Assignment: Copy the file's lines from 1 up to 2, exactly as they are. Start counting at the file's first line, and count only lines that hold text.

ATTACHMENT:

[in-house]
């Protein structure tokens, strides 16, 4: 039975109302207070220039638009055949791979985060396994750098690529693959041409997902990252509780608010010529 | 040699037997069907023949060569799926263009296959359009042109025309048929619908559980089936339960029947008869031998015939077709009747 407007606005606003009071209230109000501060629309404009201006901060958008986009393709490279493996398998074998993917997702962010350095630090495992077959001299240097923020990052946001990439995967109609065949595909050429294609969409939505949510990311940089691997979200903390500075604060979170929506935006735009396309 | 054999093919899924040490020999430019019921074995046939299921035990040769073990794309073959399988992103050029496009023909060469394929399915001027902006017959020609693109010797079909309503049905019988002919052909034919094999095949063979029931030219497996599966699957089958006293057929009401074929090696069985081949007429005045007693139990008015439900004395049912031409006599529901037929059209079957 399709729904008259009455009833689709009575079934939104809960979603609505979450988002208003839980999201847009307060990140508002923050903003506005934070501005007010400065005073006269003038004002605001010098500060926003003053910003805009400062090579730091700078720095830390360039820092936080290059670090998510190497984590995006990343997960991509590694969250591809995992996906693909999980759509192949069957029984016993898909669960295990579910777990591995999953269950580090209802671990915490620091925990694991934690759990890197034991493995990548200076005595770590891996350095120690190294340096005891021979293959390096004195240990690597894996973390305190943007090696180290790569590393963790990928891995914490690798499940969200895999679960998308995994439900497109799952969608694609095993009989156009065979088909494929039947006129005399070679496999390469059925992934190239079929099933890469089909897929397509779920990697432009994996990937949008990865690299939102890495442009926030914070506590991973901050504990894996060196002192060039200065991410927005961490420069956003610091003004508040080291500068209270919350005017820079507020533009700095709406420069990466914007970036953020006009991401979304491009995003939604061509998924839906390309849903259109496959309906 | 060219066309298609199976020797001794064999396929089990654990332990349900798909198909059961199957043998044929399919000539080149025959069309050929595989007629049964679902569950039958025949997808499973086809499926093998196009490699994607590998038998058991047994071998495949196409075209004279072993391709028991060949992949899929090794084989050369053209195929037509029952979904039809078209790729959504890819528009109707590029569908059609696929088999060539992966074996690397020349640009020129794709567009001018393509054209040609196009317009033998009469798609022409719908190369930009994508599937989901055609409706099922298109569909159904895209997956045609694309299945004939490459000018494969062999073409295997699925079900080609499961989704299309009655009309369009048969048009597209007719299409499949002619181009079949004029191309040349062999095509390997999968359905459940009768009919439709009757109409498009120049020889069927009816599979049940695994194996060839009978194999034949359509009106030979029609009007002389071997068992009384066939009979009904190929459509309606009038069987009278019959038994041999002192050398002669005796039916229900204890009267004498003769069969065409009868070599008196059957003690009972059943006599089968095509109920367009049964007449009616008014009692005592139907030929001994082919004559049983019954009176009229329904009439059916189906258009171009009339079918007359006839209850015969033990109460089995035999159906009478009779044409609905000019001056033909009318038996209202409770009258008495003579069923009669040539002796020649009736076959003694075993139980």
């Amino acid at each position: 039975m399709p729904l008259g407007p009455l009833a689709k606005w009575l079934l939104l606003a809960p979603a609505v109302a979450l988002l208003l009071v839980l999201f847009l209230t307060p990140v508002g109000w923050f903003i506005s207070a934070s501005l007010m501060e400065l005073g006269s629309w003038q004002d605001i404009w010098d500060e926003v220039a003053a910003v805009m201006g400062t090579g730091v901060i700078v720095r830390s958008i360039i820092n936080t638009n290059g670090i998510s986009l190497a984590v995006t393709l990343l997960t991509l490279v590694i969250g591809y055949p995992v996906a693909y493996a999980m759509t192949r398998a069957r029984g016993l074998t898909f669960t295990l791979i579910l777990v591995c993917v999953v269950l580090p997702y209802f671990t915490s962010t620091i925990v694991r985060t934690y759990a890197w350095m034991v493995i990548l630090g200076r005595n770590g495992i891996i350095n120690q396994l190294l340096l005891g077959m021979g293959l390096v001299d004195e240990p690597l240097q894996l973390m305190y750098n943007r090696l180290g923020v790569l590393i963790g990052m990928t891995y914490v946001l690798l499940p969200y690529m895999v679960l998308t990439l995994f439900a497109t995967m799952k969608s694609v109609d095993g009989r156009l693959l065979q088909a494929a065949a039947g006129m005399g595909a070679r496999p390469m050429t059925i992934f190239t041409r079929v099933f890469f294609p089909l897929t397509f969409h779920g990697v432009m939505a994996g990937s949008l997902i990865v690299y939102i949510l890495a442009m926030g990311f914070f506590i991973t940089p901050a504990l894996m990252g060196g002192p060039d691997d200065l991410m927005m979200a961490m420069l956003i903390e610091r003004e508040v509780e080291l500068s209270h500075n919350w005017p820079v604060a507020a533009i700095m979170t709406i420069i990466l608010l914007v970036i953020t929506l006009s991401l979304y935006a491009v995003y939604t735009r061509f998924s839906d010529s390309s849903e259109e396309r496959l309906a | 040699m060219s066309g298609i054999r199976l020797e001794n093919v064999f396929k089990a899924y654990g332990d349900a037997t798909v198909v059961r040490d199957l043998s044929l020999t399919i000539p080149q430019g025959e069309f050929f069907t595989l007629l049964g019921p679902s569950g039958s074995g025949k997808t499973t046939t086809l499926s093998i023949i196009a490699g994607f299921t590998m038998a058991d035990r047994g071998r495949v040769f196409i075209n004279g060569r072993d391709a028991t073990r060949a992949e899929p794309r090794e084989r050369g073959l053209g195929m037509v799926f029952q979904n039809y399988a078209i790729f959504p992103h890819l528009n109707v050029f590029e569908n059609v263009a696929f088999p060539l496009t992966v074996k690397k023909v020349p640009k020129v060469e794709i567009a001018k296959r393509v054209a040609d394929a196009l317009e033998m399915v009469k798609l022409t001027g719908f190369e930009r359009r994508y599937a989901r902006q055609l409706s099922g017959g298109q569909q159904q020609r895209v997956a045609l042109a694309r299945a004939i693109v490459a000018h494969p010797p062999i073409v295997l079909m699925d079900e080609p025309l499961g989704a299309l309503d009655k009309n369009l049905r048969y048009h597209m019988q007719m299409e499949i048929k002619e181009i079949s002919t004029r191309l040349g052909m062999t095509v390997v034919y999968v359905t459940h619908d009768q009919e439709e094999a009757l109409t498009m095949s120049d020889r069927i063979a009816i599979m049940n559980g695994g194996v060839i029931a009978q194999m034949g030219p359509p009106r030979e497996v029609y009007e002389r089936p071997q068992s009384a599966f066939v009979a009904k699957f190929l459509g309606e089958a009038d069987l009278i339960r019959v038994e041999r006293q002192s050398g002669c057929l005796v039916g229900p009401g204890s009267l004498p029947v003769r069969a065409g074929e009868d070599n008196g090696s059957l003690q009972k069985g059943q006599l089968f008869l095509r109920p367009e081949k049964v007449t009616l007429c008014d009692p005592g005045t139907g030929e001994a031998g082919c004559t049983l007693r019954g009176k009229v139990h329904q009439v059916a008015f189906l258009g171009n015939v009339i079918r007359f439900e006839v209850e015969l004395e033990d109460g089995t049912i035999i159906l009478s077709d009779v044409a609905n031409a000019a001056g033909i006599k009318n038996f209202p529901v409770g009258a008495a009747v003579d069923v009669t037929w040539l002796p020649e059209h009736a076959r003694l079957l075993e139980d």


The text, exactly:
[in-house]
């Protein structure tokens, strides 16, 4: 039975109302207070220039638009055949791979985060396994750098690529693959041409997902990252509780608010010529 | 040699037997069907023949060569799926263009296959359009042109025309048929619908559980089936339960029947008869031998015939077709009747 407007606005606003009071209230109000501060629309404009201006901060958008986009393709490279493996398998074998993917997702962010350095630090495992077959001299240097923020990052946001990439995967109609065949595909050429294609969409939505949510990311940089691997979200903390500075604060979170929506935006735009396309 | 054999093919899924040490020999430019019921074995046939299921035990040769073990794309073959399988992103050029496009023909060469394929399915001027902006017959020609693109010797079909309503049905019988002919052909034919094999095949063979029931030219497996599966699957089958006293057929009401074929090696069985081949007429005045007693139990008015439900004395049912031409006599529901037929059209079957 399709729904008259009455009833689709009575079934939104809960979603609505979450988002208003839980999201847009307060990140508002923050903003506005934070501005007010400065005073006269003038004002605001010098500060926003003053910003805009400062090579730091700078720095830390360039820092936080290059670090998510190497984590995006990343997960991509590694969250591809995992996906693909999980759509192949069957029984016993898909669960295990579910777990591995999953269950580090209802671990915490620091925990694991934690759990890197034991493995990548200076005595770590891996350095120690190294340096005891021979293959390096004195240990690597894996973390305190943007090696180290790569590393963790990928891995914490690798499940969200895999679960998308995994439900497109799952969608694609095993009989156009065979088909494929039947006129005399070679496999390469059925992934190239079929099933890469089909897929397509779920990697432009994996990937949008990865690299939102890495442009926030914070506590991973901050504990894996060196002192060039200065991410927005961490420069956003610091003004508040080291500068209270919350005017820079507020533009700095709406420069990466914007970036953020006009991401979304491009995003939604061509998924839906390309849903259109496959309906 | 060219066309298609199976020797001794064999396929089990654990332990349900798909198909059961199957043998044929399919000539080149025959069309050929595989007629049964679902569950039958025949997808499973086809499926093998196009490699994607590998038998058991047994071998495949196409075209004279072993391709028991060949992949899929090794084989050369053209195929037509029952979904039809078209790729959504890819528009109707590029569908059609696929088999060539992966074996690397020349640009020129794709567009001018393509054209040609196009317009033998009469798609022409719908190369930009994508599937989901055609409706099922298109569909159904895209997956045609694309299945004939490459000018494969062999073409295997699925079900080609499961989704299309009655009309369009048969048009597209007719299409499949002619181009079949004029191309040349062999095509390997999968359905459940009768009919439709009757109409498009120049020889069927009816599979049940695994194996060839009978194999034949359509009106030979029609009007002389071997068992009384066939009979009904190929459509309606009038069987009278019959038994041999002192050398002669005796039916229900204890009267004498003769069969065409009868070599008196059957003690009972059943006599089968095509109920367009049964007449009616008014009692005592139907030929001994082919004559049983019954009176009229329904009439059916189906258009171009009339079918007359006839209850015969033990109460089995035999159906009478009779044409609905000019001056033909009318038996209202409770009258008495003579069923009669040539002796020649009736076959003694075993139980």